• Home
  • Workers’ Compensation Rights of Store Employees

Workers’ Compensation Rights of Store Employees

Almost 12% of the entire workers’ compensation market is made up of retail stores, warehousing businesses, apparel stores, and wholesale distributors. Retail as well as wholesale shops require adequate workers’ compensation coverage for their employees. Accidents and injuries frequently occur in the shop or store environment, and these range from lift incidents to dangerous slips and falls. Medical record analysis is an important first step in the workers’ comp claims process, and attorneys handling such claims depend on medical review service to obtain a clear view of the medical aspects of the case. Since the laws differ from one state to another, business owners must be aware of the laws pertinent to their own state. Information regarding this is available at the state’s workers’ compensation website or the Department of Labor page.

Workers’ Compensation

A Bureau of Labor Statistics report points out that retail industry workers experienced a combined injury and illness rate (3.3 per 100 full-time workers) higher than the construction industry in 2016. Injuries most commonly occur when moving products from delivery trucks to storage areas and then to the shelves, along with scanning and bagging items. The study shows that the most common injuries experienced are musculoskeletal disorders, i.e. 36.5 per 10,000 full-time workers reported such an injury in 2014. The second most cited cause of injury/illness is overexertion and contact with objects or equipment whereas the 3rd most cited cause of injury was slips, trips and falls.

Even when the best safety measures are in place, accidents occur and employers have to deal with it effectively. So, what can employers expect regarding a workers’ comp claim and how can they successfully deal with it? When a major injury is involved, store workers have three comprehensive rights.

  1. Temporary total disability: A worker is eligible for temporary total disability (TTD) in 2 situations.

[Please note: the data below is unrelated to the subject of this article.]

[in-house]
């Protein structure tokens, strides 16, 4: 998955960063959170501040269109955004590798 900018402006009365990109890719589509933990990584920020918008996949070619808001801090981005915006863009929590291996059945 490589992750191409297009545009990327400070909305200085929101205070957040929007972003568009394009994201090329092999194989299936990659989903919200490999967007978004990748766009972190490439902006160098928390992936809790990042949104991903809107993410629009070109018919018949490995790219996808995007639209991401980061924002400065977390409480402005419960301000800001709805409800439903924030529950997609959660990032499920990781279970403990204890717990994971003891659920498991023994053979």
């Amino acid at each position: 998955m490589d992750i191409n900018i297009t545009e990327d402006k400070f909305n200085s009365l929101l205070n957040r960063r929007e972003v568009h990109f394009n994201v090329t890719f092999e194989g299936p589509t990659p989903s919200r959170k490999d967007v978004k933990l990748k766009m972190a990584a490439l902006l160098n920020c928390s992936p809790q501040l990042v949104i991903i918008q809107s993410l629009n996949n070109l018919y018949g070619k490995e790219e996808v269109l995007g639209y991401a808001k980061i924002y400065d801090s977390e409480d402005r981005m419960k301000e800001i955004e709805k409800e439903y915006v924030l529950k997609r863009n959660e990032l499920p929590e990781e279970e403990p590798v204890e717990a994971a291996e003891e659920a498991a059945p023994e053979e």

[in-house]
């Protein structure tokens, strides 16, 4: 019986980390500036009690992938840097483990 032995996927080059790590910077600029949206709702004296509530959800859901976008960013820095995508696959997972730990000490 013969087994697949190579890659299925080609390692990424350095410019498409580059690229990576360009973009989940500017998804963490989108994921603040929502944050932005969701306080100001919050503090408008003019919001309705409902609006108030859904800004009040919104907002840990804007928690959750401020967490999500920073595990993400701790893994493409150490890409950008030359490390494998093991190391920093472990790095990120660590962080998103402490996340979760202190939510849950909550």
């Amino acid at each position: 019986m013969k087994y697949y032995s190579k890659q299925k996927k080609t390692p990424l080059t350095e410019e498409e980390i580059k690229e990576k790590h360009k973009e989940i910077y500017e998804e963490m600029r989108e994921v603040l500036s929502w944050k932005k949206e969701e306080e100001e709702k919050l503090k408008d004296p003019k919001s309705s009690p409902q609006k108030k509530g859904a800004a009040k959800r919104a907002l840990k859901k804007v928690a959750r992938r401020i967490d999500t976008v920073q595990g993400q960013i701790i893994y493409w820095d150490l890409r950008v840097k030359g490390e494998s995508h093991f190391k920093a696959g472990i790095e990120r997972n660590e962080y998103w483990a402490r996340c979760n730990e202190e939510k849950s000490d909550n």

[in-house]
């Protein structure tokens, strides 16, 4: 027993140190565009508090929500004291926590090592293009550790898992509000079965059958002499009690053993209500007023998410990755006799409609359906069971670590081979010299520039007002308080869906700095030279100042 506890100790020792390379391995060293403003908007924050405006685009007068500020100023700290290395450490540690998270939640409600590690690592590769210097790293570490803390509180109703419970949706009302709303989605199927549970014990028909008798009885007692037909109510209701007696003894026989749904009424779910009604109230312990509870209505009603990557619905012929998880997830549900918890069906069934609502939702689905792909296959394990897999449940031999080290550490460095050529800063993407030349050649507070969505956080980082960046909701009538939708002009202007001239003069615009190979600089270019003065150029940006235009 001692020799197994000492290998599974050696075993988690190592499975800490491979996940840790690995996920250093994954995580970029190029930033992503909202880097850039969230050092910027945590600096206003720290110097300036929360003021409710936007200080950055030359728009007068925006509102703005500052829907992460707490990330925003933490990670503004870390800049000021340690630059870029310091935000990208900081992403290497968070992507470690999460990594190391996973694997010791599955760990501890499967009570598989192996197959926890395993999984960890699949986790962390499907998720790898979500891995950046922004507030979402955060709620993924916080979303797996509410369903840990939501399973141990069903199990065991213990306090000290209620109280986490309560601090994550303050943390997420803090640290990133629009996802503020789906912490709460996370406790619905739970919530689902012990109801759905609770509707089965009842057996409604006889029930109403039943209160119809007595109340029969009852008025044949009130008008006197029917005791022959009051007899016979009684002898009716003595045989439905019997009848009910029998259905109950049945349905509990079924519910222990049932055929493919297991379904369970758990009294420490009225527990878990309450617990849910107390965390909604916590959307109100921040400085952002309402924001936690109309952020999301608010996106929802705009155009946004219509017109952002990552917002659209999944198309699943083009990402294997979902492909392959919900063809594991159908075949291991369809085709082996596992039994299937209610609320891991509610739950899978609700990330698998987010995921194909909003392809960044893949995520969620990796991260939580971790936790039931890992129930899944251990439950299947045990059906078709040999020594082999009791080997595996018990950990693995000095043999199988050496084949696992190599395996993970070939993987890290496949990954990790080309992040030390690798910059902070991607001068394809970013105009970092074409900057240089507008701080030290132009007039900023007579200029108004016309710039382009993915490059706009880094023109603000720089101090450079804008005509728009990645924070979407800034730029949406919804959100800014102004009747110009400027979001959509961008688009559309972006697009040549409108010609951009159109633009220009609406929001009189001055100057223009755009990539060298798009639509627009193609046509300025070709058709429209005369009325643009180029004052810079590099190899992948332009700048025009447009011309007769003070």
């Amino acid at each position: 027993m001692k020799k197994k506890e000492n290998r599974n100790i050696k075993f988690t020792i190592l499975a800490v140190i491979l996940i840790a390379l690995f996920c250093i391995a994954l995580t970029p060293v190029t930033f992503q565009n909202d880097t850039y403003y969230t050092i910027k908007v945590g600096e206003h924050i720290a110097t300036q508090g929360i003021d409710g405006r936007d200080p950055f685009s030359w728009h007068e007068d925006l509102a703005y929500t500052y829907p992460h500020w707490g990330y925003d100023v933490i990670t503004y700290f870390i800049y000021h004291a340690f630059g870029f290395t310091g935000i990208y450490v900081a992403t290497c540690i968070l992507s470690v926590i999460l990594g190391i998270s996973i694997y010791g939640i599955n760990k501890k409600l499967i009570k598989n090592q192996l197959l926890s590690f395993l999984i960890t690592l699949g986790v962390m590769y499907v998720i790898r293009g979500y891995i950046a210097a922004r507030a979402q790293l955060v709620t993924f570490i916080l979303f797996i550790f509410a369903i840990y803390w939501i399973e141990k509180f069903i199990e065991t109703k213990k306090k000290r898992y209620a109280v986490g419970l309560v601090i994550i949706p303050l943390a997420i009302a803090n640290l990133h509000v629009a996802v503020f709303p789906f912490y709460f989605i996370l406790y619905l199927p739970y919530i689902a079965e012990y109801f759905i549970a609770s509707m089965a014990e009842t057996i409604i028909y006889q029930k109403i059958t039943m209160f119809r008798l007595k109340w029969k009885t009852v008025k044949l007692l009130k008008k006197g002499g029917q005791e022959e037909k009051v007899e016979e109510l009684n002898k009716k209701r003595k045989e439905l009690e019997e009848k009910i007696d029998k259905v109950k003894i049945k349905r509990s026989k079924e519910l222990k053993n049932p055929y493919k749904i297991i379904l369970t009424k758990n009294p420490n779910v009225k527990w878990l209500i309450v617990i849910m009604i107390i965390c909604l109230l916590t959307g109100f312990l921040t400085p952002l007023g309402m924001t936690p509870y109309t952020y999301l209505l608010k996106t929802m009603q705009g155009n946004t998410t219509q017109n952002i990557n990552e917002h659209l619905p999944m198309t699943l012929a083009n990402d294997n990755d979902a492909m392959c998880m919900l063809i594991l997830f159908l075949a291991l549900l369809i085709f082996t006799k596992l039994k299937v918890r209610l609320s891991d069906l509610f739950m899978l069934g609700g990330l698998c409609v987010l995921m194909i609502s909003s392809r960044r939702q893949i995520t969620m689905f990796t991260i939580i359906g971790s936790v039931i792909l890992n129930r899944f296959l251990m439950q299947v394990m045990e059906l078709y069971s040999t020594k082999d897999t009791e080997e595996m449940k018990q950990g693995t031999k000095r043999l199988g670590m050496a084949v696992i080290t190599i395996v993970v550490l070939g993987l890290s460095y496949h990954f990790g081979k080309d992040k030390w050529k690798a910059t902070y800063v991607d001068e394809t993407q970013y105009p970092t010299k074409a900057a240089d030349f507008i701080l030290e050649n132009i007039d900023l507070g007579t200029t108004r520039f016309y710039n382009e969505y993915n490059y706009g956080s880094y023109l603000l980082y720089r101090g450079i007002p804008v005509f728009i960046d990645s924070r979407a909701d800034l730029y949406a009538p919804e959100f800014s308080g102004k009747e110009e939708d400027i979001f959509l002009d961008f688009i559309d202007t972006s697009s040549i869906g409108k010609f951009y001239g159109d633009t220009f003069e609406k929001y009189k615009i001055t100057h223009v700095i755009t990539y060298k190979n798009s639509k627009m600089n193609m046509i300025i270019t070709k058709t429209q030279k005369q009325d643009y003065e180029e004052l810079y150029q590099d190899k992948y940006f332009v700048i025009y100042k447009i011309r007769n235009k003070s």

• He/she cannot work due to the injury
    • He/she is on light or restricted duty and the store does not have any light-duty work available.

    Through TTD, the worker will get time off and workers’ comp payments each week to make up for the loss of work time. In most U.S. states, the compensation is approximately 60% of a worker’s gross wage.

  2. Permanent partial disability: This takes into account the extent or significance of the injury. If the injury is severe and has a lasting impact on the worker’s physical health, he/she may be compensated for the permanent nature of the injury. This is mostly made available as a lump sum payment. The compensation process is directly related to how much money the worker makes. Therefore, workers with the same injury but different wages could have potentially different settlements.
  3. Medical treatment: Injured workers are eligible to get coverage for most of their medical treatments. Based on the individual state, either the employer or the employee chooses what doctor the injured worker would visit. In states where the employer makes the choice, and the employee is not happy with the care provided, the latter can file for an application for adjustment of claim with the state’s workers’ compensation board. Medical treatment is provided on the basis of a comprehensive medical record organization and analysis.

The worker has 3 years to file a workers’ compensation claim from the date of the injury, or 2 years from the last date the worker received any benefits in the case.

Experts advise employers to focus on routine safety training and a monthly inspection of the retail shop, in addition to daily inspection of high frequency/high severity areas. Employees should be trained on slip, trip, and fall prevention; safe use of ladders; stretching; manual material handling; parking lot cart-collection procedures; and housekeeping. All processes must be efficient, and equipment and lifting techniques must be ergonomic. Hazards can be limited by minimizing the number of times workers touch the product. Another way to prevent serious injuries is by having in place proactive indoor prevention strategies – reporting incidents, identifying hazards, selecting the right flooring, designing entrances with installation of the right matting are all important in this regard. With appropriate teamwork and the right preventive measures in place, workplace hazards and injuries can be prevented, which will in turn reduce workers’ compensation costs. Workers should consult a specialist or lawyer to learn more.

 

     

    Powered by